skip navigation
Rip Torn

Rip Torn

Up
Down

| VIEW ALL

TCM Messageboards
Post your comments here
ADD YOUR COMMENT>

share:

TCM Archive Materials VIEW ALL ARCHIVES (1)

Recent DVDs

 
 

Men In Black DVD "Men in Black" (1997) is a summer blockbuster about alien invasions and the... more info $14.99was $14.99 Buy Now

Welcome To Mooseport DVD Who will you cast your ballot for? Up in Mooseport, former President of the... more info $14.98was $14.98 Buy Now

Beyond The Law DVD In this film based on a true story, an undercover cop is tasked with... more info $9.98was $9.98 Buy Now

Cross Creek DVD "Cross Creek" (1983) is inspired by one woman's true story of adventure to a new... more info $9.98was $9.98 Buy Now

Eulogy DVD Writer/director Michael Clancy makes his feature film debut with the black... more info $9.98was $9.98 Buy Now

The Cincinnati Kid DVD Steve McQueen is the king of cool in this drama set against the backdrop of high... more info $7.99was $12.98 Buy Now

Also Known As: Elmore Rual Torn Jr. Died:
Born: February 6, 1931 Cause of Death:
Birth Place: Temple, Texas, USA Profession: actor, director, cook

Biography CLOSE THE FULL BIOGRAPHY

One of the most prolific performers on stage, screen and in television since the late 1950s, Rip Torn was a versatile character actor and occasional lead who brought prodigious, often overpowering energy and confidence to every role he embodied - no matter how dramatic or insignificant the project. He left his native Texas in the late 1950s to make his name in show business, but found the task more daunting than imagined, so he headed for New York to train under Lee Strasberg and soak up experience in theater. His reputation as a formidable talent brought him back to Hollywood, where he essayed a vast array of characters in features ranging from "Sweet Bird of Youth" (1962) and "The Cincinnati Kid" (1965), to experimental features like "Maidstone" for Norman Mailer. Torn worked steadily throughout the 1970s and 1980s, gaining praise for his solid performances and an Oscar nomination for "Cross Creek" (1983), before vaulting to the mainstream with his Emmy-winning turn as the fearsome Artie, producer of "The Larry Sanders Show" (HBO, 1992-1998). The success of that series turned Torn into a go-to for bullish tough-love types in comedies ranging from "Dodgeball: A True Underdog Story" (2004) to "30...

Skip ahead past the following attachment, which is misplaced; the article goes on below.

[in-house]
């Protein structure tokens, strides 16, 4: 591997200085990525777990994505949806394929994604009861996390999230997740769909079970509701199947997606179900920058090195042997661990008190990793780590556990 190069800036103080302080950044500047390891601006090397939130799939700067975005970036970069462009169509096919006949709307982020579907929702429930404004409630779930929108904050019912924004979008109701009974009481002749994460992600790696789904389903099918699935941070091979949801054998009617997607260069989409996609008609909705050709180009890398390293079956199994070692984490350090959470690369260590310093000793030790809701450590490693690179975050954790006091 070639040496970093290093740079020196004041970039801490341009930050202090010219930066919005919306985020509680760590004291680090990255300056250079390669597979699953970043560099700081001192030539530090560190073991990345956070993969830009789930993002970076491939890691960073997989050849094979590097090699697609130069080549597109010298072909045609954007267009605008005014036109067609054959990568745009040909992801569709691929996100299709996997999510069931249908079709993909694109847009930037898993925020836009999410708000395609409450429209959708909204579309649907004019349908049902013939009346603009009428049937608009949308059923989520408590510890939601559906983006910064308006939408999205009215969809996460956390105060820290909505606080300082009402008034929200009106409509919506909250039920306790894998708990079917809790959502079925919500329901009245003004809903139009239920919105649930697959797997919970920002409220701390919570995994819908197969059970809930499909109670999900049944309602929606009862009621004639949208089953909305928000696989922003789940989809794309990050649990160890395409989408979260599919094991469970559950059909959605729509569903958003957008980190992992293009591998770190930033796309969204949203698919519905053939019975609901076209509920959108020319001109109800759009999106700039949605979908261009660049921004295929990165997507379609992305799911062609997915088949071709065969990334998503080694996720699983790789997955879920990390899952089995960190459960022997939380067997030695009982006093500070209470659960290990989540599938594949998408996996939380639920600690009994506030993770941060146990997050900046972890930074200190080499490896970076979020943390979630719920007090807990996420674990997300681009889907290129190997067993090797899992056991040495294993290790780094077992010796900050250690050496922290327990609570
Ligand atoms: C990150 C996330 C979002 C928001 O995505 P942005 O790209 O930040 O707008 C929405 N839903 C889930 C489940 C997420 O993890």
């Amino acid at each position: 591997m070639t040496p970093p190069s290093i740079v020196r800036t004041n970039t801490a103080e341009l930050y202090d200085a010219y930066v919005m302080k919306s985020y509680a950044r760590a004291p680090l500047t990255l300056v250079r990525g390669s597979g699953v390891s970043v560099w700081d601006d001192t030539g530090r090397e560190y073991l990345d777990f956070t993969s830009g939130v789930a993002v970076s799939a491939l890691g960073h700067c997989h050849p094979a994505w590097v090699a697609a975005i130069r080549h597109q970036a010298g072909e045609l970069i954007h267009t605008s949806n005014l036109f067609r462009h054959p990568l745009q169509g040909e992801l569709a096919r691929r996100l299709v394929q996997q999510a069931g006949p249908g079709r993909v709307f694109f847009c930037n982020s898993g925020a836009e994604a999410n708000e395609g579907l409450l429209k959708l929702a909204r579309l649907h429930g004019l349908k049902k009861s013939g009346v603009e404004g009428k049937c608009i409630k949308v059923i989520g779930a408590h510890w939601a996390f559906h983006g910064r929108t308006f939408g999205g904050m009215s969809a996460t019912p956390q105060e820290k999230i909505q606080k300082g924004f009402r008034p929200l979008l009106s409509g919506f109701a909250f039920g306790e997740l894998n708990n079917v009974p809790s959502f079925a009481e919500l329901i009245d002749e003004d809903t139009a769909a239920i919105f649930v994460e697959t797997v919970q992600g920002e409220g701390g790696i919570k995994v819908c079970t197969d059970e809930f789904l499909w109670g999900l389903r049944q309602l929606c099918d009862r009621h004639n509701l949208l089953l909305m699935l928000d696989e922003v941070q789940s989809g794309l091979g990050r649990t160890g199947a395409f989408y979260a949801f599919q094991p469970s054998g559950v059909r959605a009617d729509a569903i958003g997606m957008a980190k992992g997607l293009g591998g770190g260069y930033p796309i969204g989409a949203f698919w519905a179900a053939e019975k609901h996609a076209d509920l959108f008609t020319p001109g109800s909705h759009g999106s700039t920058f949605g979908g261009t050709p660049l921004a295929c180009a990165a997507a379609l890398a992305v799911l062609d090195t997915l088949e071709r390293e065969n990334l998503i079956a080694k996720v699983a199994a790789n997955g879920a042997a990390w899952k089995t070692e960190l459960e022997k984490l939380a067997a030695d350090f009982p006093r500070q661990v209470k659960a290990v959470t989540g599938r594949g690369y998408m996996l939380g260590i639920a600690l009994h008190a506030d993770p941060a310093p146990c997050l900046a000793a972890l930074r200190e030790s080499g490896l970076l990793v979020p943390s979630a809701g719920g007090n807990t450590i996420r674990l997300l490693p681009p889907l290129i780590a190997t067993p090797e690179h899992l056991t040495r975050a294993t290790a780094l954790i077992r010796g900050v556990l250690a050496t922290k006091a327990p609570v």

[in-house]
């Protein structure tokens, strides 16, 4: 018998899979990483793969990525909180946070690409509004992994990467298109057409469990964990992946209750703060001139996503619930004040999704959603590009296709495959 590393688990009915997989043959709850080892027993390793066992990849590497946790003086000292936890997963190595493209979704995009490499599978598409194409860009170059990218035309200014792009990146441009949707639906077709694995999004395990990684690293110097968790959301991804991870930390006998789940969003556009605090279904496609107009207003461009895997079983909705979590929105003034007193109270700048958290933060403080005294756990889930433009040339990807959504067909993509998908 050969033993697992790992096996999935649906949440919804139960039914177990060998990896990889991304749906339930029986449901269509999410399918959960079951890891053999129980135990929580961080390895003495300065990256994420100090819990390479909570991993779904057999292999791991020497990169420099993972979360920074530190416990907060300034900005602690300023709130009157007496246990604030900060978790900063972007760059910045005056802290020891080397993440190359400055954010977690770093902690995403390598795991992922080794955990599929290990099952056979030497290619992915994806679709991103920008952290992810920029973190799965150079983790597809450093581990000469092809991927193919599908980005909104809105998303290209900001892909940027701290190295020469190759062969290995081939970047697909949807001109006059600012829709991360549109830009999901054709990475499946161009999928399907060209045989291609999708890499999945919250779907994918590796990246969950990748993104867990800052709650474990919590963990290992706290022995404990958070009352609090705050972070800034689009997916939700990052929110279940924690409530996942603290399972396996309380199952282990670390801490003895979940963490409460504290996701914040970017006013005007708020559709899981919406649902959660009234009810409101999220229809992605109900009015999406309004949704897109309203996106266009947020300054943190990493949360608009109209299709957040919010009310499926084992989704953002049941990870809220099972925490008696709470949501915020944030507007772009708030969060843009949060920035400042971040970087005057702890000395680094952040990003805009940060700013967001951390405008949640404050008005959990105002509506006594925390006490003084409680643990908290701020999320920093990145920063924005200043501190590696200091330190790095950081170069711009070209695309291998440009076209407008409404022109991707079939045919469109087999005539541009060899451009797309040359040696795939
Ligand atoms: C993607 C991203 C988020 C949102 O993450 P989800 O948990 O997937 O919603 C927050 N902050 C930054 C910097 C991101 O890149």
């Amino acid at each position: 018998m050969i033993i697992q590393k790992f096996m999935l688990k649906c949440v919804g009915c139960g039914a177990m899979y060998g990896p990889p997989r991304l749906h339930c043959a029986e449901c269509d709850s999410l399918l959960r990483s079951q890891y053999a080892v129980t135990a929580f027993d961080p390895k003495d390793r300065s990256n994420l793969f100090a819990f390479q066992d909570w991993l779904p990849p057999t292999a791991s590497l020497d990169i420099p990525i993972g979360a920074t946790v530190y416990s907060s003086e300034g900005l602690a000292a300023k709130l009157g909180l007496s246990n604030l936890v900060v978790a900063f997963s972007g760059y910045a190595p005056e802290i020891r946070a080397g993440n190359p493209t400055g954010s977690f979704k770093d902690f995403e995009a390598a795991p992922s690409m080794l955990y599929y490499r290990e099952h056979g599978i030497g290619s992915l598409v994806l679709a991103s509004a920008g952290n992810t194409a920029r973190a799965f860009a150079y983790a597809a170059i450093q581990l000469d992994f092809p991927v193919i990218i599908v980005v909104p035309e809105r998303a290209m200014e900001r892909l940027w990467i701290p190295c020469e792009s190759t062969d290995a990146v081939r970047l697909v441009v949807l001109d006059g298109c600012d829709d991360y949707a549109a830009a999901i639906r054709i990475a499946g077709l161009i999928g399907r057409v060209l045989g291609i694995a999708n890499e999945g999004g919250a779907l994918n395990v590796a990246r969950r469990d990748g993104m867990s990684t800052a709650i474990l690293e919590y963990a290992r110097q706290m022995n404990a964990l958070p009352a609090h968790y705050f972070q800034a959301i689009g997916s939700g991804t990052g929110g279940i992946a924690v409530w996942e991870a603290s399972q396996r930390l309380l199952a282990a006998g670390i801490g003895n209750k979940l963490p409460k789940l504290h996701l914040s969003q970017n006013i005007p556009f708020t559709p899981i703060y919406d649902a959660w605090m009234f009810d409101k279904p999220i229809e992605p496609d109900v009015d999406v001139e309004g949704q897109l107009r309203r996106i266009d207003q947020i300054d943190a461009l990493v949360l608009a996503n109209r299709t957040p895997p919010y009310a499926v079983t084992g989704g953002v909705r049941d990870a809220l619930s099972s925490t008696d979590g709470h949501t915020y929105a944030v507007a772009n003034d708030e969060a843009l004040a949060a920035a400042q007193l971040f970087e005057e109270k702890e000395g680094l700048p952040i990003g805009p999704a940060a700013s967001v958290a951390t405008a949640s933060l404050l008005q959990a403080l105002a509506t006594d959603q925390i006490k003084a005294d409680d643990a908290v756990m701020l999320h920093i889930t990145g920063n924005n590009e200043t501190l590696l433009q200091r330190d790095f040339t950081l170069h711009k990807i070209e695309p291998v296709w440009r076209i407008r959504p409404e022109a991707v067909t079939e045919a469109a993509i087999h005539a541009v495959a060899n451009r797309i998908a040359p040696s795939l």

One of the most prolific performers on stage, screen and in television since the late 1950s, Rip Torn was a versatile character actor and occasional lead who brought prodigious, often overpowering energy and confidence to every role he embodied - no matter how dramatic or insignificant the project. He left his native Texas in the late 1950s to make his name in show business, but found the task more daunting than imagined, so he headed for New York to train under Lee Strasberg and soak up experience in theater. His reputation as a formidable talent brought him back to Hollywood, where he essayed a vast array of characters in features ranging from "Sweet Bird of Youth" (1962) and "The Cincinnati Kid" (1965), to experimental features like "Maidstone" for Norman Mailer. Torn worked steadily throughout the 1970s and 1980s, gaining praise for his solid performances and an Oscar nomination for "Cross Creek" (1983), before vaulting to the mainstream with his Emmy-winning turn as the fearsome Artie, producer of "The Larry Sanders Show" (HBO, 1992-1998). The success of that series turned Torn into a go-to for bullish tough-love types in comedies ranging from "Dodgeball: A True Underdog Story" (2004) to "30 Rock" (NBC, 2006- ), all the while solidifying him as one of the most respected and versatile figures in the acting business.